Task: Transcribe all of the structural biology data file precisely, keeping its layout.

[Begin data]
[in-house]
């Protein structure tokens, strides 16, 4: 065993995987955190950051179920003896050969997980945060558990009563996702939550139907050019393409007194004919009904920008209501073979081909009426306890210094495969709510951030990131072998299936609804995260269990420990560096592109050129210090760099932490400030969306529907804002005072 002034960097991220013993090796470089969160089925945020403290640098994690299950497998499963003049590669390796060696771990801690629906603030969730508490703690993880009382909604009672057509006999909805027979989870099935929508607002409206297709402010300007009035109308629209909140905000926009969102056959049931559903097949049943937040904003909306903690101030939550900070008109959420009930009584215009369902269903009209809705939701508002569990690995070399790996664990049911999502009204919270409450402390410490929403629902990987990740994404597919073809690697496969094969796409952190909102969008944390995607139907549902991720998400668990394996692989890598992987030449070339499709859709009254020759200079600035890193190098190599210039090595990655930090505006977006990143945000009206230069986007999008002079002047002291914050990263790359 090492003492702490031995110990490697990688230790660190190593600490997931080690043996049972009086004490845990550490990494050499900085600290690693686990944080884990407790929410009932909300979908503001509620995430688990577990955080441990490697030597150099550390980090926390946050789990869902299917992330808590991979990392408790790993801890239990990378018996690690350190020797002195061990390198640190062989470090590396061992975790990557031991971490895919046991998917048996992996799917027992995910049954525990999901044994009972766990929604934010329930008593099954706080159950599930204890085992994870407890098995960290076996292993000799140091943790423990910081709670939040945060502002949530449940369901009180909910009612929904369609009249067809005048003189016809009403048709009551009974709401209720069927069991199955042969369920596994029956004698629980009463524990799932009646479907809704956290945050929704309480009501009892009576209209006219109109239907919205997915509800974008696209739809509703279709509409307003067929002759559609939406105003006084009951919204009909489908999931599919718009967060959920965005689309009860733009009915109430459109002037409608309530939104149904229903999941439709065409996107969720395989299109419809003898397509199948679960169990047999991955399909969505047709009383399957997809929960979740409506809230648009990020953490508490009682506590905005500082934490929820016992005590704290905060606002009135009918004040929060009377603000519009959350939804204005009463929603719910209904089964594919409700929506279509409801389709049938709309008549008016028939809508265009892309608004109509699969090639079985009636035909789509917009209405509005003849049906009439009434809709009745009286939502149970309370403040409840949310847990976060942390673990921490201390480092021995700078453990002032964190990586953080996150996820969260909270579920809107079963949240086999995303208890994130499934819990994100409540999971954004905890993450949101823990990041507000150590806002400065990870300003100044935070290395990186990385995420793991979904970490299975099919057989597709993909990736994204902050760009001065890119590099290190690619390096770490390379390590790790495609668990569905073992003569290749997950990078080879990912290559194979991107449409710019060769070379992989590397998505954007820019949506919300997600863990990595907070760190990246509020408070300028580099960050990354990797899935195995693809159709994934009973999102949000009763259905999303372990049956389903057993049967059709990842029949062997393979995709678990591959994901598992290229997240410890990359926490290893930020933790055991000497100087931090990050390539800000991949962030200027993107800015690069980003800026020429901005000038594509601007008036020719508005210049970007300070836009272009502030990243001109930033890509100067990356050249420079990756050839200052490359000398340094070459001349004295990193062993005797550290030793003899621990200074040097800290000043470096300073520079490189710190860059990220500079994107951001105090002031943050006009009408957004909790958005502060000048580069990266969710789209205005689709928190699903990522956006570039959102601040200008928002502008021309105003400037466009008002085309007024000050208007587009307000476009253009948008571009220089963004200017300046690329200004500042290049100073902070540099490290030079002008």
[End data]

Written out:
[in-house]
């Protein structure tokens, strides 16, 4: 065993995987955190950051179920003896050969997980945060558990009563996702939550139907050019393409007194004919009904920008209501073979081909009426306890210094495969709510951030990131072998299936609804995260269990420990560096592109050129210090760099932490400030969306529907804002005072 002034960097991220013993090796470089969160089925945020403290640098994690299950497998499963003049590669390796060696771990801690629906603030969730508490703690993880009382909604009672057509006999909805027979989870099935929508607002409206297709402010300007009035109308629209909140905000926009969102056959049931559903097949049943937040904003909306903690101030939550900070008109959420009930009584215009369902269903009209809705939701508002569990690995070399790996664990049911999502009204919270409450402390410490929403629902990987990740994404597919073809690697496969094969796409952190909102969008944390995607139907549902991720998400668990394996692989890598992987030449070339499709859709009254020759200079600035890193190098190599210039090595990655930090505006977006990143945000009206230069986007999008002079002047002291914050990263790359 090492003492702490031995110990490697990688230790660190190593600490997931080690043996049972009086004490845990550490990494050499900085600290690693686990944080884990407790929410009932909300979908503001509620995430688990577990955080441990490697030597150099550390980090926390946050789990869902299917992330808590991979990392408790790993801890239990990378018996690690350190020797002195061990390198640190062989470090590396061992975790990557031991971490895919046991998917048996992996799917027992995910049954525990999901044994009972766990929604934010329930008593099954706080159950599930204890085992994870407890098995960290076996292993000799140091943790423990910081709670939040945060502002949530449940369901009180909910009612929904369609009249067809005048003189016809009403048709009551009974709401209720069927069991199955042969369920596994029956004698629980009463524990799932009646479907809704956290945050929704309480009501009892009576209209006219109109239907919205997915509800974008696209739809509703279709509409307003067929002759559609939406105003006084009951919204009909489908999931599919718009967060959920965005689309009860733009009915109430459109002037409608309530939104149904229903999941439709065409996107969720395989299109419809003898397509199948679960169990047999991955399909969505047709009383399957997809929960979740409506809230648009990020953490508490009682506590905005500082934490929820016992005590704290905060606002009135009918004040929060009377603000519009959350939804204005009463929603719910209904089964594919409700929506279509409801389709049938709309008549008016028939809508265009892309608004109509699969090639079985009636035909789509917009209405509005003849049906009439009434809709009745009286939502149970309370403040409840949310847990976060942390673990921490201390480092021995700078453990002032964190990586953080996150996820969260909270579920809107079963949240086999995303208890994130499934819990994100409540999971954004905890993450949101823990990041507000150590806002400065990870300003100044935070290395990186990385995420793991979904970490299975099919057989597709993909990736994204902050760009001065890119590099290190690619390096770490390379390590790790495609668990569905073992003569290749997950990078080879990912290559194979991107449409710019060769070379992989590397998505954007820019949506919300997600863990990595907070760190990246509020408070300028580099960050990354990797899935195995693809159709994934009973999102949000009763259905999303372990049956389903057993049967059709990842029949062997393979995709678990591959994901598992290229997240410890990359926490290893930020933790055991000497100087931090990050390539800000991949962030200027993107800015690069980003800026020429901005000038594509601007008036020719508005210049970007300070836009272009502030990243001109930033890509100067990356050249420079990756050839200052490359000398340094070459001349004295990193062993005797550290030793003899621990200074040097800290000043470096300073520079490189710190860059990220500079994107951001105090002031943050006009009408957004909790958005502060000048580069990266969710789209205005689709928190699903990522956006570039959102601040200008928002502008021309105003400037466009008002085309007024000050208007587009307000476009253009948008571009220089963004200017300046690329200004500042290049100073902070540099490290030079002008």